Self-Management. As a result of the reduced staff and reorganization of resources that occurred as a result of Covid-19, many organizations naturally shifted into a self-managed environment. Employees found themselves collaborating to solve problems that did not usually fall within their job description. And the expertise and wisdom they brought to the organization was relied on in new ways. New ways of ideating and innovating naturally occurred. It became obvious that people are able to self-manage and be self-directed and that the organization benefits when they do.


Wholeness. New practices emerged that invited everyone to participate more fully in the livelihood of the organization. One person interviewed for this article shared how his organization initiated a weekly “storytelling” session where people within the sales organization shared the challenges their customers were facing and the solutions they found to address them. Not only did this invite empathy and deepening of understanding about the lived experiences of real people facing real problems, it also invited creativity, collaboration, and an invitation to step out of one’s typical role as the organization sought new ways to serve their clients. New understandings about the wisdom, expertise, and knowledge that resided within the organization emerged. People were invited to bring the fullness of themselves into the workplace in order to best meet the rapidly changing needs of the organization. Reduced “head count” and hiring freezes meant people were called on to solve problems they would ordinarily would not be involved in.


And then just as a new normal was settling in, just as people were experiencing the fullness of who they are in the workplace, just as the organization was enjoying the wisdom and expertise that resides in all of their employees not just some of them, the hierarchy and behaviors of the Orange paradigm began to settle back in. And there is a reason for that.


Every organization is a system. A system is a collection of components that interact together to perform a function. Systems are inherently self-sustaining, self-correcting, and self-perpetuating.


Unless the system experiences an intentional redesign, or re-founding, and measures are put in place to ensure the integrity, characteristics, and functions of the new system are preserved, it will naturally revert to the original operating system. This is what began to occur six months into the pandemic in many businesses across the U.S. The characteristics associated with Quantum Organizations that naturally emerged were pushed out by the old way of doing things. The hierarchy re-asserted itself. The pressure to conform reinstated itself. The wisdom that resides across organizations was once again silenced. People were pushed back into their lanes. The fullness of who people are and the richness of the expertise they bring to their organizations was no longer invited. The promise of a new normal was not realized.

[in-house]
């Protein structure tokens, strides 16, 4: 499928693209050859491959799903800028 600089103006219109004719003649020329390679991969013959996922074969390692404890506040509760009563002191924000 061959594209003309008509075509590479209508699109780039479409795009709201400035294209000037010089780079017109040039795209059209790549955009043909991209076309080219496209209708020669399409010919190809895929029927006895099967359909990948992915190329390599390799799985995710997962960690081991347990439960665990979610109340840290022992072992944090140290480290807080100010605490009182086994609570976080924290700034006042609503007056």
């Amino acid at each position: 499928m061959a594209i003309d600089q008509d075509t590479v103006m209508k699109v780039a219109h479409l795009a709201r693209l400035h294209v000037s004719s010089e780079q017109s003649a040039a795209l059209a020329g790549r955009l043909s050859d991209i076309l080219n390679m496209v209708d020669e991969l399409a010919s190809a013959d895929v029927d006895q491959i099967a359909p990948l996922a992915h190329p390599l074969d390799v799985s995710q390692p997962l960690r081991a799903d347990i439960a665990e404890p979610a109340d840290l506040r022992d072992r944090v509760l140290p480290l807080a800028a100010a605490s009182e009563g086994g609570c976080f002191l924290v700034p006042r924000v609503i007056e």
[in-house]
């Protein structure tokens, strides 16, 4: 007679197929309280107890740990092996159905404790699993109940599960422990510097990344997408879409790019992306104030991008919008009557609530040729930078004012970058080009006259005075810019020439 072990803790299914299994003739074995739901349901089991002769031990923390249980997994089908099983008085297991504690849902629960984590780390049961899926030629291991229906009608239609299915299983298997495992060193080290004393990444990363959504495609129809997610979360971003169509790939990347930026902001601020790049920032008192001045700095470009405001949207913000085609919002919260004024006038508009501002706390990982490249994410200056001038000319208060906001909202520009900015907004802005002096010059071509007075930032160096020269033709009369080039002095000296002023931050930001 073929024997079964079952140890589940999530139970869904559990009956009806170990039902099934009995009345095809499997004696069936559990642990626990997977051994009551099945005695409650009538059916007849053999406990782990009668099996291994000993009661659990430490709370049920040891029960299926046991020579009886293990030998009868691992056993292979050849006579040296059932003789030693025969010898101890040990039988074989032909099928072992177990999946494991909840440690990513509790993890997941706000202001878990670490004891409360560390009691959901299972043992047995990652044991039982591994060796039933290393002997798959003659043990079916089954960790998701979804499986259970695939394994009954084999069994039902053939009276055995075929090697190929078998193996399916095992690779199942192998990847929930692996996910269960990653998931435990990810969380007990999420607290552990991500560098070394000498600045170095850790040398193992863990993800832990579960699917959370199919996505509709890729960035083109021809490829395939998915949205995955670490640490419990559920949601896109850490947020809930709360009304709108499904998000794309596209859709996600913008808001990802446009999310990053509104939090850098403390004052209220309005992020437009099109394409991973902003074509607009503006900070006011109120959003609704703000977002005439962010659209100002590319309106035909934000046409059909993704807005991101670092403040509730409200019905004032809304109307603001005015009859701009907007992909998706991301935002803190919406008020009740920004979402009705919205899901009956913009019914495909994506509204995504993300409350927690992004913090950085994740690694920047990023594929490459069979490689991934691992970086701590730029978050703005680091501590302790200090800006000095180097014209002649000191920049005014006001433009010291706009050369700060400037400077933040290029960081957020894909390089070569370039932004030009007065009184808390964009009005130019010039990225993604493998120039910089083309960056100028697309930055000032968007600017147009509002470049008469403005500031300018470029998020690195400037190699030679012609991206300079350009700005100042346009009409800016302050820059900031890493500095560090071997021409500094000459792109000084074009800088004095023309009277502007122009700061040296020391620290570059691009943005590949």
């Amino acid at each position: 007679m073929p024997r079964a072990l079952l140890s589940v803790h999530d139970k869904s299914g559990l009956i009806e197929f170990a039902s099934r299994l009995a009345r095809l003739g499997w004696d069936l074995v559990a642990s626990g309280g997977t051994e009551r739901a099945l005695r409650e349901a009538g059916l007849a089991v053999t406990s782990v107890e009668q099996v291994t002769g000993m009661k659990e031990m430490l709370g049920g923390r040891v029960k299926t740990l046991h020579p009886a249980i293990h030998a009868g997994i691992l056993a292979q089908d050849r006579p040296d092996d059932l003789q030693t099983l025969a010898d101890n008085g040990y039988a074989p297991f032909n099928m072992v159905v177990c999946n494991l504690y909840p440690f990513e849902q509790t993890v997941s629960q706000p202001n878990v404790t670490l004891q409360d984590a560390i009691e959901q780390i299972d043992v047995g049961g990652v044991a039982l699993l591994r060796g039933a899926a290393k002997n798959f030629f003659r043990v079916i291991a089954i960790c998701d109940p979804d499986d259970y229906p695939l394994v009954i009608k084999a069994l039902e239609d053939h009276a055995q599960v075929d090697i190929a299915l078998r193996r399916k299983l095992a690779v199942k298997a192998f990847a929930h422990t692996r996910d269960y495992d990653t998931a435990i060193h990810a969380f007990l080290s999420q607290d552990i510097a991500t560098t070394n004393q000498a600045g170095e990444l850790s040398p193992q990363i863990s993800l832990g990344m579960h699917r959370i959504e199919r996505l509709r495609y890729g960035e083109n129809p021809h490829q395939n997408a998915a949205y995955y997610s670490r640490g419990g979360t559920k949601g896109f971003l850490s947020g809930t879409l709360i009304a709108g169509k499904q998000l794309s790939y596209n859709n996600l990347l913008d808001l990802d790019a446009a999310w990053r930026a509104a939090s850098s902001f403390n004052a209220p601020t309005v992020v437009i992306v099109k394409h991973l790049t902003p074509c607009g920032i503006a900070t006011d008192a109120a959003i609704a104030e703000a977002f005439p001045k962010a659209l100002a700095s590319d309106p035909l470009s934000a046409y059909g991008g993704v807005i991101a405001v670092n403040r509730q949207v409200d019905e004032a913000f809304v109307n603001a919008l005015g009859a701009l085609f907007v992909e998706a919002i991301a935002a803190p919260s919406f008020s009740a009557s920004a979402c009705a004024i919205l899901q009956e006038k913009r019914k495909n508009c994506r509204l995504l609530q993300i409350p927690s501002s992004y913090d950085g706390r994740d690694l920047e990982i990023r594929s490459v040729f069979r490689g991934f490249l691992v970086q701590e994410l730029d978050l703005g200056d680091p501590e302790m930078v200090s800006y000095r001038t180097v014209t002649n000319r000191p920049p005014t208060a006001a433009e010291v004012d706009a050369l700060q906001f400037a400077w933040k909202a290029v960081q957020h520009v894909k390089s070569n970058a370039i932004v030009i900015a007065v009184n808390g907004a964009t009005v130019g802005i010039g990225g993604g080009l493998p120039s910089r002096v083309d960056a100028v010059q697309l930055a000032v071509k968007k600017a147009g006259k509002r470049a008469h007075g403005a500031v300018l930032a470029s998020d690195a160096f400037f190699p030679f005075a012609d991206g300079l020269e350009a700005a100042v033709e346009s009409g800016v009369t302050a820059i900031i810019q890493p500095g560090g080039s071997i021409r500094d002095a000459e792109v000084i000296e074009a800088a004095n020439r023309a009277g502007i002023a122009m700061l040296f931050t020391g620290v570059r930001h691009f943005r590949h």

And then something really interesting happened. 38 million people said "no." And they walked out on their jobs.


The Great Resignation presented itself as an opportunity to fully Reimagine the Workplace. Organizations will need to create a major paradigm shift from Newtonian to Quantum to meet the needs of a changed workforce.


By design, Quantum Organizations create peace in the workplace. Peace is human security and the ability to experience a life of dignity.


Organizations that commit to designing, implementing, and sustaining a workplace culture of peace bring to life a healthy functioning system that is able to grow and evolve in accordance with its own evolutionary purpose and that of its members. A workplace system of positive peace creates the optimal environment for human potential to flourish. And when people thrive, organizations thrive.

 

Dr. Robyn Short is the president and CEO of Workplace Peace Institute – an organizational systems design and research firm that is singularly focused on creating workplace cultures where people thrive. Workplace Peace Institute supports small to mid-sized businesses in optimizing employee engagement, maximizing organizational productivity, and improving profitability by infusing human security and dignity as foundational attributes of their business model.